Many years ago, when I was perhaps 5 years old, my dad was driving my brother and me somewhere in downtown Detroit, which, in retrospect, I realize was somewhere near Woodward Avenue and Campus Martius, where there is planned slowing due to a circular pattern to streets in that area (an interesting fun fact about the street layout in downtown Detroit, it was designed by Augustus B. Woodward, who used Pierre Charles L’Enfant’s model for Washington DC, meaning that this is not a grid pattern, as is the case in cities like New York and Chicago).
I looked out the window of the Pontiac Catalina and saw something that I will not forget: There was a black horse pulling a black wagon being driven by a man dressed all in black, including a black stovepipe hat. The wagon was carrying a black. . .casket.
This, I was to learn, was a stunt for a movie that was being shown at the Fox Theatre, The Premature Burial, which was based on a story by Edgar Allen Poe.
Appropriate. Memorable. And the sort of thing that isn’t executed much or as well today.
Which brings us back to The Who. Or, as previously indicated, the brand known as “The Who.”
In support of the Moving On! Tour there are three buses—the sorts of things that are the jump-on, jump-off tourist variety—that are painted with a scheme that resembles the bus on the cover of the 1968 album Magic Bus—The Who On Tour that are rolling in Chicago, New York and LA for the next couple weeks.
The scheme here is for people to post pictures on Instagram or Twitter using the specified hashtag and by following LiveNation (the tour promoter) in hopes of winning two “premium tickets.” It is not clear what level tickets are going to be distributed.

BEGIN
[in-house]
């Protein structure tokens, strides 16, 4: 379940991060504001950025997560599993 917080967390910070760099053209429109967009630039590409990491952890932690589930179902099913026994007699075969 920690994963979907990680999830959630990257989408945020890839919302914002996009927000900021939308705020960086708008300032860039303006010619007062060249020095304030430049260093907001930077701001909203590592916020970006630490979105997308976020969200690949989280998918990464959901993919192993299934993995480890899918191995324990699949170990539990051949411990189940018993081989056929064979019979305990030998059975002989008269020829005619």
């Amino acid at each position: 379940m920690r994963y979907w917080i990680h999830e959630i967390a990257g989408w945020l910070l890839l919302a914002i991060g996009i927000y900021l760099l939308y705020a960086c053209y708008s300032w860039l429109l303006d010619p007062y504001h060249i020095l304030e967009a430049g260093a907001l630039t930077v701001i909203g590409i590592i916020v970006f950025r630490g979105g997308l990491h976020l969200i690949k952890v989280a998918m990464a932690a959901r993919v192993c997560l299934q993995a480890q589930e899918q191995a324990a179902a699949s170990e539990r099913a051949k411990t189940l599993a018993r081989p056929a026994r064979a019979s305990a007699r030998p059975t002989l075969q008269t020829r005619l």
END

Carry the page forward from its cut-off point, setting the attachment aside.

This got me to thinking about the album Magic Bus—The Who On Tour.
As explained in the previous post on the subject of The Who, there is a bit of probable misdirection involved in the benefits of the special ticketing packages on offer. Chances are those buying the deluxe packages are not going to be sitting down with Pete and Roger for a bit of pre-show chin-wagging.
Those of you who are not familiar with Magic Bus—The Who On Tour might assume that it is probably like the album that came out two years later, Live at Leeds, quite possibly to live albums what Quadrophenia is to studio executions.
And given the title of the album, that assumption would be warranted.
But it is not a live album. It is an American compilation of studio recordings, including B-sides from singles.
(While I am guessing that most people who read GloNo are familiar with the various types of recorded formats through the years, for those of you who aren’t, singles were records that played at 45 rpm (unlike vinyl albums, which were 33 rpm), and the A-side was the “hit” and the B-side was something that was rarely listened to: it was just something to have back there.)
Seems like a bit of marketing prestidigitation has long been an approach of the band.
Some things are scary. Some things are sad.